Vita.it – They worked for days and nights to build Santa’s Grotto. One cut the wood, one painted the sleigh or the tree, one gathered the leaves for the details, one the moss and the stones to make the grotto itself. Between a visit to the lawyer and a phone call to their parents in Senegal or Ghana who, till a short while ago, when they were in prison, thought they were dead. Between one word of hope and another. And before signing at the police station, as they have to every afternoon before returning to prison.
The Santa’s Grotto, organised by the multicultural workshop “Terra Viva” at San Giovanni La Punta, in the province of Catania, Sicily (Mount Etna, covered in snow, looms in the background), has not been built by normal carpenters, but by “boat drivers” who, as in this instance like so many, are simpluy migrants like all the others. Perhaps more than the others.
“Scafista. Boat driver. What does this word mean? I’m not one, I didn’t even drive the boat. I was beaten for five days in a row in a prison in Tripoli, in the room where they put everyone who hadn’t paid”, Alexandre tells me. Due to his striking physical stature, he’s known as Hulk, but then again he’s got the easy listening radio station on. “When we were in the boat, the Libyans picked me up by my kneck and put a gun to my head. They forced me to drive, while a Gambian boy was given the GPS and a rescue number to call once we got to international waters, simply because he spoke English” continues Abdou, who is under house arrest following two years in prison at Piazza Lanza in Catania. “They took me to prison barefoot and I spent a month in isolation because I had scabies.”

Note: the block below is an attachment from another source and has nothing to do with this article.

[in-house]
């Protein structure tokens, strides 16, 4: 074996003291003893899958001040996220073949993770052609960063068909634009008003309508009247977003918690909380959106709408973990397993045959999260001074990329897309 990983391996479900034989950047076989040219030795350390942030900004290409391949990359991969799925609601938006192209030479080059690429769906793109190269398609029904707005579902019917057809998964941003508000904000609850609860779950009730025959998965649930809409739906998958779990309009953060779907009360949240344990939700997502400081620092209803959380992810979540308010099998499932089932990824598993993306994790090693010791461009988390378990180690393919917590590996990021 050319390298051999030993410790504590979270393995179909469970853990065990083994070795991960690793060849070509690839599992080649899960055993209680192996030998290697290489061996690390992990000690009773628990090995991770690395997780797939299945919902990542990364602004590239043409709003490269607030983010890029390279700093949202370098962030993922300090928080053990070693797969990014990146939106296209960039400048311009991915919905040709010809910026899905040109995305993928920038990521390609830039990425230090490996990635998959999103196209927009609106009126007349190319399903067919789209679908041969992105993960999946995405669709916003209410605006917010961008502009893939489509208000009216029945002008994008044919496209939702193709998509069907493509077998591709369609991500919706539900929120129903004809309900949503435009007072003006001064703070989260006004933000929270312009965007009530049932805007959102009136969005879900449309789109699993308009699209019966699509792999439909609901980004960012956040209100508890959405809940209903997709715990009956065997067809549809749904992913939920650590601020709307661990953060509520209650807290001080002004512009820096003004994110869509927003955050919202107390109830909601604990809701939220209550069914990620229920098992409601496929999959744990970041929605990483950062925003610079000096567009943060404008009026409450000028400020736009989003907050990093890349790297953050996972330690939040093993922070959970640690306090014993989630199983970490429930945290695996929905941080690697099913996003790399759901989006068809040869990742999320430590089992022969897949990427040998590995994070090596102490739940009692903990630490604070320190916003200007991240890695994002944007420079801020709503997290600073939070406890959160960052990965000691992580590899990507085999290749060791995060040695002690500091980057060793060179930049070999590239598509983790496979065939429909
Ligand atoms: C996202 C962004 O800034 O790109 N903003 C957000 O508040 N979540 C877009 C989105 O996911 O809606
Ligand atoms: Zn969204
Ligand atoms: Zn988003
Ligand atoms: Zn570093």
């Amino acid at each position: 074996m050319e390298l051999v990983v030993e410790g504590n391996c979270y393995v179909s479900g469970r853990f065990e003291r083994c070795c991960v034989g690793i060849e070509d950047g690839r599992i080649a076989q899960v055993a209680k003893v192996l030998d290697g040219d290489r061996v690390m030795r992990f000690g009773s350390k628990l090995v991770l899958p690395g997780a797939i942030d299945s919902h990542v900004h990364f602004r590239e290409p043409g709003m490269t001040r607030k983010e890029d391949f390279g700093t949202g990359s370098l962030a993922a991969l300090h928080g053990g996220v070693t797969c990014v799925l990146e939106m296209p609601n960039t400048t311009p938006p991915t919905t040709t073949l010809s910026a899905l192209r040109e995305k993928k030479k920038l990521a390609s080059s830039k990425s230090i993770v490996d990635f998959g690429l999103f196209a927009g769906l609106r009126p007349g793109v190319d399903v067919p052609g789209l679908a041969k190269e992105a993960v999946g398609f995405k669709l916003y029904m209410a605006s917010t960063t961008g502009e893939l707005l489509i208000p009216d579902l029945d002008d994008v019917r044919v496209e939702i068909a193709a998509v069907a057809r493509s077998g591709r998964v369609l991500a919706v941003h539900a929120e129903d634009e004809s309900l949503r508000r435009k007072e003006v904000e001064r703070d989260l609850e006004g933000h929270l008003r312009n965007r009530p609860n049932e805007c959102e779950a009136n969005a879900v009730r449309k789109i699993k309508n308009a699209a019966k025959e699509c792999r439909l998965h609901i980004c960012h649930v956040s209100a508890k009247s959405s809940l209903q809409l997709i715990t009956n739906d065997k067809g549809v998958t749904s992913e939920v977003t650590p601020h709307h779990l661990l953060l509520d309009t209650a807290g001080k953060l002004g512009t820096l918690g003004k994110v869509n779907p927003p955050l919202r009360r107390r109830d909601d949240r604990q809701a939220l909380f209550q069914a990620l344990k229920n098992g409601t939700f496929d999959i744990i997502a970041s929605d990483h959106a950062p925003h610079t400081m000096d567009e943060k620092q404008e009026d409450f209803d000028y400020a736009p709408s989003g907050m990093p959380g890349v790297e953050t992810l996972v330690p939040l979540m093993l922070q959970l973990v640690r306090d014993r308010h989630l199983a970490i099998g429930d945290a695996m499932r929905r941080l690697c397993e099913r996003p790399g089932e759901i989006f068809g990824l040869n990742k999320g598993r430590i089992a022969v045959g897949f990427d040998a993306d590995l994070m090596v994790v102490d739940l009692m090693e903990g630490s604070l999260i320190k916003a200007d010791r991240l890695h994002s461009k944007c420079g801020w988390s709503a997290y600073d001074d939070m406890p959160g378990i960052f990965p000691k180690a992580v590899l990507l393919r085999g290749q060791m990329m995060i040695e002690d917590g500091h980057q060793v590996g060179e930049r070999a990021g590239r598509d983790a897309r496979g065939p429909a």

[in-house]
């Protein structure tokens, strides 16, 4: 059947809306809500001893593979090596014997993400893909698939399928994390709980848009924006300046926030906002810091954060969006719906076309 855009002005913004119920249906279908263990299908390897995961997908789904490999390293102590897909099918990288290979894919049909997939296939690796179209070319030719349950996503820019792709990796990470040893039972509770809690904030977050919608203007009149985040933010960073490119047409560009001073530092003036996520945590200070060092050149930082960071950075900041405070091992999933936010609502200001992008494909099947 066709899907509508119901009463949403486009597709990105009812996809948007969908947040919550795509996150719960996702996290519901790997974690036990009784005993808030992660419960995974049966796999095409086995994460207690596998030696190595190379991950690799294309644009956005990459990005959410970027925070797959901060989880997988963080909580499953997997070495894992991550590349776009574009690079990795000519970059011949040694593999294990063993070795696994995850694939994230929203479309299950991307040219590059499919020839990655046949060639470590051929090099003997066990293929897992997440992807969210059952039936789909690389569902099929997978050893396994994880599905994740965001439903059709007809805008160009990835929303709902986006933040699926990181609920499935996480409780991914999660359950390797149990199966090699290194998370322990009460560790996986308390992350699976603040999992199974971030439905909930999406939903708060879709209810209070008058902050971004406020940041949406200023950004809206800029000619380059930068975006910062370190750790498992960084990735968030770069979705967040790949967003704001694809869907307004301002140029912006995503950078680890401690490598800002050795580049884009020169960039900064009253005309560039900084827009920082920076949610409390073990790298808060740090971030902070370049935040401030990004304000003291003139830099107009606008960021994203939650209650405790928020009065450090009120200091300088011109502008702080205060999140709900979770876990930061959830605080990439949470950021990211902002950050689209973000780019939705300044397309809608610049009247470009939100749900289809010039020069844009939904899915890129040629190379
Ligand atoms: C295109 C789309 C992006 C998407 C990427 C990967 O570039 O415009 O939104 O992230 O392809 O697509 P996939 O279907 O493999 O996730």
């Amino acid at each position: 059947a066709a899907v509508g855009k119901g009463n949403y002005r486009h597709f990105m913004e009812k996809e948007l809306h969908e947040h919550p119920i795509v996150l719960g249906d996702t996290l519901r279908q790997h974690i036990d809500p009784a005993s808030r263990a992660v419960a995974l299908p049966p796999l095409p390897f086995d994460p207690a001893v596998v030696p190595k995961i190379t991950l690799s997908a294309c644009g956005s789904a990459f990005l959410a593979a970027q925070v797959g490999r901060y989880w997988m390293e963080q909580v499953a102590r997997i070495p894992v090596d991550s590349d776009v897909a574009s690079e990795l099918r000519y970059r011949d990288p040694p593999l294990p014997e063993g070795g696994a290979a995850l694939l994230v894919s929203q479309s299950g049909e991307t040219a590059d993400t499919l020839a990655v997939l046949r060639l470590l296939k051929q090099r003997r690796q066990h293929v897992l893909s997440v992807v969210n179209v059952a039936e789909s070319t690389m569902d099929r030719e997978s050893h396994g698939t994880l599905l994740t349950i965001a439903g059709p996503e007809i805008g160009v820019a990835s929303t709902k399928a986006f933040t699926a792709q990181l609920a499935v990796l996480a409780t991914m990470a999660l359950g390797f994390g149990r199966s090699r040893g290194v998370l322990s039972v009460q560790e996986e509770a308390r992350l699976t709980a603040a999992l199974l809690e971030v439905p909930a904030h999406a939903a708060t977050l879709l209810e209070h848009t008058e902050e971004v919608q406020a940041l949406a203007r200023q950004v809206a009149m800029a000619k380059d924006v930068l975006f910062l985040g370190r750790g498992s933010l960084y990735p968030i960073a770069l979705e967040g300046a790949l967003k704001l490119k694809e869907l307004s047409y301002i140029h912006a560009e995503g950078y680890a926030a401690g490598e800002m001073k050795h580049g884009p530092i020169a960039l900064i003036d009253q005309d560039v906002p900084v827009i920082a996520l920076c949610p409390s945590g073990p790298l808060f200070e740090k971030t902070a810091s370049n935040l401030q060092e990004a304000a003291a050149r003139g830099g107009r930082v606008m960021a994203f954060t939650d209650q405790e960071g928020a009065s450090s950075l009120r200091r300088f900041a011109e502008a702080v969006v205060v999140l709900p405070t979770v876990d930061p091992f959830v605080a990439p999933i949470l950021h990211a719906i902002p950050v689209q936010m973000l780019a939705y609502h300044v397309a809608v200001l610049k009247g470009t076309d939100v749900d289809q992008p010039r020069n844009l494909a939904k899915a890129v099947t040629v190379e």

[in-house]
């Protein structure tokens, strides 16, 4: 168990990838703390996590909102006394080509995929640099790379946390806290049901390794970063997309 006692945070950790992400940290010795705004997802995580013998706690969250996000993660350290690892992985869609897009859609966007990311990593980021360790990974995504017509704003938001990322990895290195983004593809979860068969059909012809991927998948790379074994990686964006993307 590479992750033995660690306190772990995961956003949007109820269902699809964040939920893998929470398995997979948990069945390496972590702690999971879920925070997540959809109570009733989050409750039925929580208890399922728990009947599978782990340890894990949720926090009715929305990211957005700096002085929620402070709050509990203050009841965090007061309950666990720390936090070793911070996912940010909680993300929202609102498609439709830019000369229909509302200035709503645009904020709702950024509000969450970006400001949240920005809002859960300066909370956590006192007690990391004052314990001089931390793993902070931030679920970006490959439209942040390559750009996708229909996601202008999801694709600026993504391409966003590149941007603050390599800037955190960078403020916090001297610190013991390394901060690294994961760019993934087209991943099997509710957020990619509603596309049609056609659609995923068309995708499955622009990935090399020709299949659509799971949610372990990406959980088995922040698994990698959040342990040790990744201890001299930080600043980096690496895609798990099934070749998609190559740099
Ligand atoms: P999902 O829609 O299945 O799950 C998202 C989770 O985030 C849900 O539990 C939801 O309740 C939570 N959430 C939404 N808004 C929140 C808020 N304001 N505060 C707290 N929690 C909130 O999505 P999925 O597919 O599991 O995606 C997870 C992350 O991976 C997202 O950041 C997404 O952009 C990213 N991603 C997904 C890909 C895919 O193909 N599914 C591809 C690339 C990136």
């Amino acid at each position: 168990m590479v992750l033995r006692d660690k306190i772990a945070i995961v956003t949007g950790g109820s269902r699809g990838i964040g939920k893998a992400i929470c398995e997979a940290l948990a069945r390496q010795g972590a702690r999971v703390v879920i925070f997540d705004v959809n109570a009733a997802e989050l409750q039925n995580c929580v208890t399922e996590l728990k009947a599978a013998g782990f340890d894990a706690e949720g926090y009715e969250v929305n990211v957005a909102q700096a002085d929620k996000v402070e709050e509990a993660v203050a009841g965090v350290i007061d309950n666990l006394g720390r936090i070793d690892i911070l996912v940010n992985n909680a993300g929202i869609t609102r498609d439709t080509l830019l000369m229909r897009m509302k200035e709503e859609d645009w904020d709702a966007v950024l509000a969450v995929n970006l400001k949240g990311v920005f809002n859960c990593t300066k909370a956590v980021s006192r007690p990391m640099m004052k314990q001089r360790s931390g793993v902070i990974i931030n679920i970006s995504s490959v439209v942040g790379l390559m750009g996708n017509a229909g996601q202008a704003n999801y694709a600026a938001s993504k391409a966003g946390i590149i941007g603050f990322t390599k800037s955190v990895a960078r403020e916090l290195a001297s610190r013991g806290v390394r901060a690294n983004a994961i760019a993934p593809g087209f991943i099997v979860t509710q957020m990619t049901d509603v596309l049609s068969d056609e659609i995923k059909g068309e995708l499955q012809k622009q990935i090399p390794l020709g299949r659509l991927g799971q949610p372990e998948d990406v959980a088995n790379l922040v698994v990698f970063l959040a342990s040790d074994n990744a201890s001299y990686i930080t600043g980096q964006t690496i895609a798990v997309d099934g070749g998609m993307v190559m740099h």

Different boats, but the same stories of threats and every kind of violence. Repeated phrases like “If you try and go back, they kill you”, almost always preceded by tales of torture in the Libyan detention camps. John tells me about being threatened by Libyans with kalashnikovs before leaving Sabrata. “See this?” he says, pointing to his face. “They branded me with a hot iron.”
Isaac – from Ghana, like John – has a similar story to tell. “They beat us. I told them I didn’t want to drive the dinghy, I refused. They told me they would kill me. I was terrorised, I didn’t know the route.” Isaac came into the port of Catania on June 24th, 2016 on the Italian navy vessel the Spica. During the rescue operation, as if often the case, there was commotion on board and a young Nigerian woman died. “The other people on the boat thanked me for saving their lives.”
According to Article 12 of the Italian Immigration Act, the penalty for boat driving ranges from a minimum of 5 years to a maximum of 15, with a fine of between €15,000 and €25,000 for each person brought into Italian territory. In total, the exagerated sum recahed around one million Euros, a sum which the migrants will never be able to pay. “A client of mine was sentenced to two and a half years, with a fine of €924,445”, explains Rosa Emanuela Lo Faro, a lawyer who has defended around 50 boat drivers over her career. “There’s a legislative gap. You can’t generalise like this. A distinction needs to be made between someone who is a criminal, and someone who has been threatened at gunpoint to take the healm. It’s only one in ten who do this as a job.”
The crime of aiding and abbetting illegal entrance is then worsened by aggravating factors: the transport of more than five people; exposing people to life-threatening risk on “a vessel without security measures” – which certainly is not their choice; the use of weapons; economic profit. The “boat drivers” who we spoke to told us that not only were they not armed, but they even paid for the journey – under armed threats, like all the other migrants.